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equitable Syllabification: eq·ui·ta·ble
Pronunciation: /ˈekwədəb(ə)l/

Definition of equitable in English:


1Fair and impartial: an equitable balance of power
More example sentences
  • To be negotiable and have legitimacy, commitments generally need to be perceived to be reasonably fair and equitable.
  • The differential rates system was introduced at the start of this financial year to make rates fair and equitable.
  • We must all be vigilant before our fair and equitable system of health provision is dismantled before our eyes.
2 Law Valid in equity as distinct from law: the beneficiaries have an equitable interest in the property
More example sentences
  • So far, we have been considering what happens if the tenant under an equitable lease assigns his interest.
  • These cases are the equitable counterpart of common law cases where the principle of res ipsa loquitur is invoked.
  • Equitable mortgages can also arise from an agreement for value to give a legal mortgage and on the mortgage of an equitable interest.


Pronunciation: /ˌekwitəˈbilitē/
Example sentences
  • This was not resolved until 1984 when it was agreed to modify the budget design mechanisms so as to ensure greater equitability in the distribution of financial burdens.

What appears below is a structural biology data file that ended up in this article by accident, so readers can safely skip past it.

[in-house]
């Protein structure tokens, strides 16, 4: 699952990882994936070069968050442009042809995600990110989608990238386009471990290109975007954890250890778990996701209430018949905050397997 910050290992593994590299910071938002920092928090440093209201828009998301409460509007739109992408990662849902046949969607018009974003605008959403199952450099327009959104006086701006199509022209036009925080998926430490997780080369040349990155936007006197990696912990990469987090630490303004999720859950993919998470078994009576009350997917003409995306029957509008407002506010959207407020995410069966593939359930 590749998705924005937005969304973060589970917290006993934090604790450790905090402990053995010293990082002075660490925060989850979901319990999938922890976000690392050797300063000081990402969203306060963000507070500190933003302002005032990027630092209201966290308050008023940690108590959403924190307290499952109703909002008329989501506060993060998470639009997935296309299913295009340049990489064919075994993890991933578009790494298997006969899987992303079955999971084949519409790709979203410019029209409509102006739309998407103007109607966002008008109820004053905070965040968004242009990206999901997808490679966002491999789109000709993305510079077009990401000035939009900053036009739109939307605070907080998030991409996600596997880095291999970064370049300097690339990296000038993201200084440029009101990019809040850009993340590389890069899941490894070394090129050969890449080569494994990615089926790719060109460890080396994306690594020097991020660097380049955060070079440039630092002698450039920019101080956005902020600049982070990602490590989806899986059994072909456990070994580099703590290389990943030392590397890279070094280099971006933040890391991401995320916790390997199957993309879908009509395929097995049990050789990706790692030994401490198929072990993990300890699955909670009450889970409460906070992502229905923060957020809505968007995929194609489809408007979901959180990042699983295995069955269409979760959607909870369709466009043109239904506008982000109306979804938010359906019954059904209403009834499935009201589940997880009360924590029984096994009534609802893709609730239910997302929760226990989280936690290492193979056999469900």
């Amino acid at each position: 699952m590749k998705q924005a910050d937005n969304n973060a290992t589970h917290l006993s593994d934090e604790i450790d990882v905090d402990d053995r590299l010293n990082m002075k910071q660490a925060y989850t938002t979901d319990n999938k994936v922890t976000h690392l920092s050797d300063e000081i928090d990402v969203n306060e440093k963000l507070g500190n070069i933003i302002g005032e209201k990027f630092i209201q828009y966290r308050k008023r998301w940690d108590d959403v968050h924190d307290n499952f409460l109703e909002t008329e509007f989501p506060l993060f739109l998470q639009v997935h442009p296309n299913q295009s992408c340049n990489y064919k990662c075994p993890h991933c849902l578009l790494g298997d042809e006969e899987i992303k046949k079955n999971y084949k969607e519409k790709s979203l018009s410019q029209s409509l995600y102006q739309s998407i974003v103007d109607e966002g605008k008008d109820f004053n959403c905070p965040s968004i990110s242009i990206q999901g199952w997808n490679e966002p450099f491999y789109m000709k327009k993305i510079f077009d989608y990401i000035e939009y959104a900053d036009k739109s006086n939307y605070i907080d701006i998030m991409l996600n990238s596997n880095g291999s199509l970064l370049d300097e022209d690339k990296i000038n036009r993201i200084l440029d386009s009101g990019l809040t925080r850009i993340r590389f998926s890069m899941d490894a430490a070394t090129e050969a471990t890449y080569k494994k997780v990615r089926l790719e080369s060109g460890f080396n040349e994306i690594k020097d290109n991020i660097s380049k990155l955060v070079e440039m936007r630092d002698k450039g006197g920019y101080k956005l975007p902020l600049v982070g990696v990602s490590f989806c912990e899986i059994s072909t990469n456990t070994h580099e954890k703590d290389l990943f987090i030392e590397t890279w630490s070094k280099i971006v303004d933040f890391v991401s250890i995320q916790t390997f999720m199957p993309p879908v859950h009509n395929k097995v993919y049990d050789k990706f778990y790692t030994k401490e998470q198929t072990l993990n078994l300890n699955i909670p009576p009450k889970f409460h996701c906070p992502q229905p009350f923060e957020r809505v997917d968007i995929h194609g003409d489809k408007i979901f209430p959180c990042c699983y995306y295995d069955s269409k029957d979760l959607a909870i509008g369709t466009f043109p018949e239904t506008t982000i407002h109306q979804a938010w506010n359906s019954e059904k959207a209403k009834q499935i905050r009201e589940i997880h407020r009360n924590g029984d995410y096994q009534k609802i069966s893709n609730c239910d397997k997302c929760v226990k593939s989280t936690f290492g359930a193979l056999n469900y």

• I doubt that they believed in the equitability of fate - especially when their only son turned out to be no more than another burden in their already overburdened lives.
  • Berman's plea also assumes that the entertainment industry must forever be dominated by a small handful of conglomerates, the equitability of whose revenue distribution can charitably be described as abysmal.
Example sentences
  • At this stage, therefore, the equitableness of the original agreement is irrelevant as the boundary line is well established and can only be altered through mutual agreement.
  • The extravagant and lavish use of materials to be seen in these buildings raises the very valid question of whether architecture should not be practised in a manner that will bring more equitableness.
  • In the 1850s, Cardinal Newman affirmed that ‘knowledge is capable of being its own reward’ and wrote of the attributes of mind that arise from a liberal education as freedom, equitableness, calmness, moderation and wisdom.


Mid 16th century: from French équitable, from équité (see equity).

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